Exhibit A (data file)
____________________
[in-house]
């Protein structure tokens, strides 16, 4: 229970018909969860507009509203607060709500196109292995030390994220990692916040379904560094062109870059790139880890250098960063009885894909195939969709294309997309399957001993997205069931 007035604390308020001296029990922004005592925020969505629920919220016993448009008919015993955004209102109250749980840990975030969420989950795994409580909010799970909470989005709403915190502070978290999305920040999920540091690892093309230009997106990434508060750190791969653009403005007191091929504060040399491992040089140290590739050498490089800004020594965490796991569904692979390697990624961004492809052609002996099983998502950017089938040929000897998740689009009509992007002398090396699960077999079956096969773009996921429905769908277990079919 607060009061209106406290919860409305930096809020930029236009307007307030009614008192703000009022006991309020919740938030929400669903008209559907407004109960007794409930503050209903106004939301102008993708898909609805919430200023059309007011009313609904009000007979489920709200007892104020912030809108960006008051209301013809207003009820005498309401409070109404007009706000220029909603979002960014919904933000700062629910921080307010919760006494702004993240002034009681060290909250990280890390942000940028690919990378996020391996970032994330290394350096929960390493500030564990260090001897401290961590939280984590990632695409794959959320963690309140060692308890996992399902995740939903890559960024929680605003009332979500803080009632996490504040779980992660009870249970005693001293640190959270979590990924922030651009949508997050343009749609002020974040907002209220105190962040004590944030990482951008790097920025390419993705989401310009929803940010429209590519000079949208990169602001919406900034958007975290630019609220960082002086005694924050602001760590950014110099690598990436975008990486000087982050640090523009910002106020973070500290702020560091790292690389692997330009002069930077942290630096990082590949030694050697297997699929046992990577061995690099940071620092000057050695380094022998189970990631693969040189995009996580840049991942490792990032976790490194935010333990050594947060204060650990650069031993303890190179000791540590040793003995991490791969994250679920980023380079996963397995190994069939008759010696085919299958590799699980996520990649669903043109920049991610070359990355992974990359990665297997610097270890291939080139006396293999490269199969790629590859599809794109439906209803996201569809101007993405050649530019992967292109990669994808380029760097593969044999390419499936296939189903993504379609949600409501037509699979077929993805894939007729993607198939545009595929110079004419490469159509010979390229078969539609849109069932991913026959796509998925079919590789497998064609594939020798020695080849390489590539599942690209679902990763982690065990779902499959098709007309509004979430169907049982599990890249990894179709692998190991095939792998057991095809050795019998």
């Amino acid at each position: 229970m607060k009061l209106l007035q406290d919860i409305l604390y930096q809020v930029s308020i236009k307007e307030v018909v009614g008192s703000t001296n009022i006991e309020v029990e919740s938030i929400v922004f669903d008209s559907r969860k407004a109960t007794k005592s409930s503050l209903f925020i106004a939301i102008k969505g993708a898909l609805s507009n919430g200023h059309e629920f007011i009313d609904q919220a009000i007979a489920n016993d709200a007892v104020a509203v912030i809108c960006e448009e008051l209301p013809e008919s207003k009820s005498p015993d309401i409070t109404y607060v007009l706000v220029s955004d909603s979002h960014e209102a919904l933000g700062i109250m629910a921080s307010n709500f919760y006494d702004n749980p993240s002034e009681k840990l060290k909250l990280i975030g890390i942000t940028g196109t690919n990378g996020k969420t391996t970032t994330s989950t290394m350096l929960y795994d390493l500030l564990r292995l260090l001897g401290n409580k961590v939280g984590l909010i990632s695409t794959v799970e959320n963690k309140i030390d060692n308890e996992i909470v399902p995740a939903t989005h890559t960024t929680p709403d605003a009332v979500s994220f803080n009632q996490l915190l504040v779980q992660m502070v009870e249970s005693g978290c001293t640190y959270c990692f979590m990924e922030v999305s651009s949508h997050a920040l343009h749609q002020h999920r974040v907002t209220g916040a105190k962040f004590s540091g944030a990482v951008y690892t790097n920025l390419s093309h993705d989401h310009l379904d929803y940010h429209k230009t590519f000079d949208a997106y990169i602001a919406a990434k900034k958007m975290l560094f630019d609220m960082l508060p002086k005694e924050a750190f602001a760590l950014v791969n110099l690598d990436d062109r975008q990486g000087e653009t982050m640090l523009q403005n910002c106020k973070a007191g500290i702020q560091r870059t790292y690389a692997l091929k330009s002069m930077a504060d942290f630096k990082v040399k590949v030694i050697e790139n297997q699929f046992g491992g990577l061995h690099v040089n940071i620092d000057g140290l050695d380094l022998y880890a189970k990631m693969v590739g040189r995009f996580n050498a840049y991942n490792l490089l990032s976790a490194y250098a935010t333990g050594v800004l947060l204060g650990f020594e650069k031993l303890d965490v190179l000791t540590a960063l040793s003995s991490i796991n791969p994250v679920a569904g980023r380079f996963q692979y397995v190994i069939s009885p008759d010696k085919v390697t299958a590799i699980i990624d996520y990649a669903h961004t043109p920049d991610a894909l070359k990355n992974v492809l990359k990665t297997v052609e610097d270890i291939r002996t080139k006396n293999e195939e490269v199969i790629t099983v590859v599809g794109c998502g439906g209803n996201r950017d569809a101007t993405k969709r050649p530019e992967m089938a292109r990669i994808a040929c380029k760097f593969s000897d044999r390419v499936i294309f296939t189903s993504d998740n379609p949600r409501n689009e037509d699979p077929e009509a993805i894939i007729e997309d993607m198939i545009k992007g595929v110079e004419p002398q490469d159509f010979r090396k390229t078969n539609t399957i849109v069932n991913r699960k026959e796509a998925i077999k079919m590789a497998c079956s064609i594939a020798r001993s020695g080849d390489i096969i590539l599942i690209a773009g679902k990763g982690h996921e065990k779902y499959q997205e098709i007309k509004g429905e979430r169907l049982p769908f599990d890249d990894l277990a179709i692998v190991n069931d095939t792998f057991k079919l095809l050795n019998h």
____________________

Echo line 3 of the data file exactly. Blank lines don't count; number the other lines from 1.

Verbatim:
């Amino acid at each position: 229970m607060k009061l209106l007035q406290d919860i409305l604390y930096q809020v930029s308020i236009k307007e307030v018909v009614g008192s703000t001296n009022i006991e309020v029990e919740s938030i929400v922004f669903d008209s559907r969860k407004a109960t007794k005592s409930s503050l209903f925020i106004a939301i102008k969505g993708a898909l609805s507009n919430g200023h059309e629920f007011i009313d609904q919220a009000i007979a489920n016993d709200a007892v104020a509203v912030i809108c960006e448009e008051l209301p013809e008919s207003k009820s005498p015993d309401i409070t109404y607060v007009l706000v220029s955004d909603s979002h960014e209102a919904l933000g700062i109250m629910a921080s307010n709500f919760y006494d702004n749980p993240s002034e009681k840990l060290k909250l990280i975030g890390i942000t940028g196109t690919n990378g996020k969420t391996t970032t994330s989950t290394m350096l929960y795994d390493l500030l564990r292995l260090l001897g401290n409580k961590v939280g984590l909010i990632s695409t794959v799970e959320n963690k309140i030390d060692n308890e996992i909470v399902p995740a939903t989005h890559t960024t929680p709403d605003a009332v979500s994220f803080n009632q996490l915190l504040v779980q992660m502070v009870e249970s005693g978290c001293t640190y959270c990692f979590m990924e922030v999305s651009s949508h997050a920040l343009h749609q002020h999920r974040v907002t209220g916040a105190k962040f004590s540091g944030a990482v951008y690892t790097n920025l390419s093309h993705d989401h310009l379904d929803y940010h429209k230009t590519f000079d949208a997106y990169i602001a919406a990434k900034k958007m975290l560094f630019d609220m960082l508060p002086k005694e924050a750190f602001a760590l950014v791969n110099l690598d990436d062109r975008q990486g000087e653009t982050m640090l523009q403005n910002c106020k973070a007191g500290i702020q560091r870059t790292y690389a692997l091929k330009s002069m930077a504060d942290f630096k990082v040399k590949v030694i050697e790139n297997q699929f046992g491992g990577l061995h690099v040089n940071i620092d000057g140290l050695d380094l022998y880890a189970k990631m693969v590739g040189r995009f996580n050498a840049y991942n490792l490089l990032s976790a490194y250098a935010t333990g050594v800004l947060l204060g650990f020594e650069k031993l303890d965490v190179l000791t540590a960063l040793s003995s991490i796991n791969p994250v679920a569904g980023r380079f996963q692979y397995v190994i069939s009885p008759d010696k085919v390697t299958a590799i699980i990624d996520y990649a669903h961004t043109p920049d991610a894909l070359k990355n992974v492809l990359k990665t297997v052609e610097d270890i291939r002996t080139k006396n293999e195939e490269v199969i790629t099983v590859v599809g794109c998502g439906g209803n996201r950017d569809a101007t993405k969709r050649p530019e992967m089938a292109r990669i994808a040929c380029k760097f593969s000897d044999r390419v499936i294309f296939t189903s993504d998740n379609p949600r409501n689009e037509d699979p077929e009509a993805i894939i007729e997309d993607m198939i545009k992007g595929v110079e004419p002398q490469d159509f010979r090396k390229t078969n539609t399957i849109v069932n991913r699960k026959e796509a998925i077999k079919m590789a497998c079956s064609i594939a020798r001993s020695g080849d390489i096969i590539l599942i690209a773009g679902k990763g982690h996921e065990k779902y499959q997205e098709i007309k509004g429905e979430r169907l049982p769908f599990d890249d990894l277990a179709i692998v190991n069931d095939t792998f057991k079919l095809l050795n019998h």